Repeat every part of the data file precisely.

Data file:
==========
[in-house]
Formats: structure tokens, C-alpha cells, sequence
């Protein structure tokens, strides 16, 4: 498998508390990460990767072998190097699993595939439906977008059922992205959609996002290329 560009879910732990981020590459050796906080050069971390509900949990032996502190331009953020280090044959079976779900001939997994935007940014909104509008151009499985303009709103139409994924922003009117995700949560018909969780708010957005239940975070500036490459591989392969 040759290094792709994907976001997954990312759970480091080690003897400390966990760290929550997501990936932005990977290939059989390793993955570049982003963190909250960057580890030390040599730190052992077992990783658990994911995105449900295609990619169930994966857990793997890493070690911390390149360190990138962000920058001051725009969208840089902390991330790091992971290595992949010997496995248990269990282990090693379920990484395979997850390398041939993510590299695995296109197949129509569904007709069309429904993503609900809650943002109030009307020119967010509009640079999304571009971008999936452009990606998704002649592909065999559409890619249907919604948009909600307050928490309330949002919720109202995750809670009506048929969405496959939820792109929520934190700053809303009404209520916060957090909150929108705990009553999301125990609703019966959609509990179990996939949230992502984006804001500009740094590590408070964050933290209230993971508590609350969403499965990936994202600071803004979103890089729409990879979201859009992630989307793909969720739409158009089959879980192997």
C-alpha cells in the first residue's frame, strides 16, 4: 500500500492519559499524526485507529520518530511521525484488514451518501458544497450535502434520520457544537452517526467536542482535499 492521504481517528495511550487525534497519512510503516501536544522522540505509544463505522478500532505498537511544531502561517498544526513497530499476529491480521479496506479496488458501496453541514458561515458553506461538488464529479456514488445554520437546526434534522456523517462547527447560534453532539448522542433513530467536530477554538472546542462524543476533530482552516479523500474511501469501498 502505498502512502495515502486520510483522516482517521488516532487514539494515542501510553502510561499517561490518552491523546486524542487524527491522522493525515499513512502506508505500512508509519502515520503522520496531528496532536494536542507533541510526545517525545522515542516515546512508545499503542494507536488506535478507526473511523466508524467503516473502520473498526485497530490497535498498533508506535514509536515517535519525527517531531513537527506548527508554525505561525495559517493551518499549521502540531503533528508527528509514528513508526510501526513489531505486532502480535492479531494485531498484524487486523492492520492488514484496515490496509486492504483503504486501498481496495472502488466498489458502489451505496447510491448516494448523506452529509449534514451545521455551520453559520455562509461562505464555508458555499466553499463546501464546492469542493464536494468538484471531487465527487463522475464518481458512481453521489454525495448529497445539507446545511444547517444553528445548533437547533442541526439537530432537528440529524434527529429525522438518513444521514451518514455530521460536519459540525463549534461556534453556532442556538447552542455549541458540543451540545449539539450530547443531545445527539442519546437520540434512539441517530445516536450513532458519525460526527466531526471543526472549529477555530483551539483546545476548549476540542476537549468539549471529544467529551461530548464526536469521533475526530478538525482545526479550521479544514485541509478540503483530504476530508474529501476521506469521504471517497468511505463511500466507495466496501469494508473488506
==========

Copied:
[in-house]
Formats: structure tokens, C-alpha cells, sequence
């Protein structure tokens, strides 16, 4: 498998508390990460990767072998190097699993595939439906977008059922992205959609996002290329 560009879910732990981020590459050796906080050069971390509900949990032996502190331009953020280090044959079976779900001939997994935007940014909104509008151009499985303009709103139409994924922003009117995700949560018909969780708010957005239940975070500036490459591989392969 040759290094792709994907976001997954990312759970480091080690003897400390966990760290929550997501990936932005990977290939059989390793993955570049982003963190909250960057580890030390040599730190052992077992990783658990994911995105449900295609990619169930994966857990793997890493070690911390390149360190990138962000920058001051725009969208840089902390991330790091992971290595992949010997496995248990269990282990090693379920990484395979997850390398041939993510590299695995296109197949129509569904007709069309429904993503609900809650943002109030009307020119967010509009640079999304571009971008999936452009990606998704002649592909065999559409890619249907919604948009909600307050928490309330949002919720109202995750809670009506048929969405496959939820792109929520934190700053809303009404209520916060957090909150929108705990009553999301125990609703019966959609509990179990996939949230992502984006804001500009740094590590408070964050933290209230993971508590609350969403499965990936994202600071803004979103890089729409990879979201859009992630989307793909969720739409158009089959879980192997």
C-alpha cells in the first residue's frame, strides 16, 4: 500500500492519559499524526485507529520518530511521525484488514451518501458544497450535502434520520457544537452517526467536542482535499 492521504481517528495511550487525534497519512510503516501536544522522540505509544463505522478500532505498537511544531502561517498544526513497530499476529491480521479496506479496488458501496453541514458561515458553506461538488464529479456514488445554520437546526434534522456523517462547527447560534453532539448522542433513530467536530477554538472546542462524543476533530482552516479523500474511501469501498 502505498502512502495515502486520510483522516482517521488516532487514539494515542501510553502510561499517561490518552491523546486524542487524527491522522493525515499513512502506508505500512508509519502515520503522520496531528496532536494536542507533541510526545517525545522515542516515546512508545499503542494507536488506535478507526473511523466508524467503516473502520473498526485497530490497535498498533508506535514509536515517535519525527517531531513537527506548527508554525505561525495559517493551518499549521502540531503533528508527528509514528513508526510501526513489531505486532502480535492479531494485531498484524487486523492492520492488514484496515490496509486492504483503504486501498481496495472502488466498489458502489451505496447510491448516494448523506452529509449534514451545521455551520453559520455562509461562505464555508458555499466553499463546501464546492469542493464536494468538484471531487465527487463522475464518481458512481453521489454525495448529497445539507446545511444547517444553528445548533437547533442541526439537530432537528440529524434527529429525522438518513444521514451518514455530521460536519459540525463549534461556534453556532442556538447552542455549541458540543451540545449539539450530547443531545445527539442519546437520540434512539441517530445516536450513532458519525460526527466531526471543526472549529477555530483551539483546545476548549476540542476537549468539549471529544467529551461530548464526536469521533475526530478538525482545526479550521479544514485541509478540503483530504476530508474529501476521506469521504471517497468511505463511500466507495466496501469494508473488506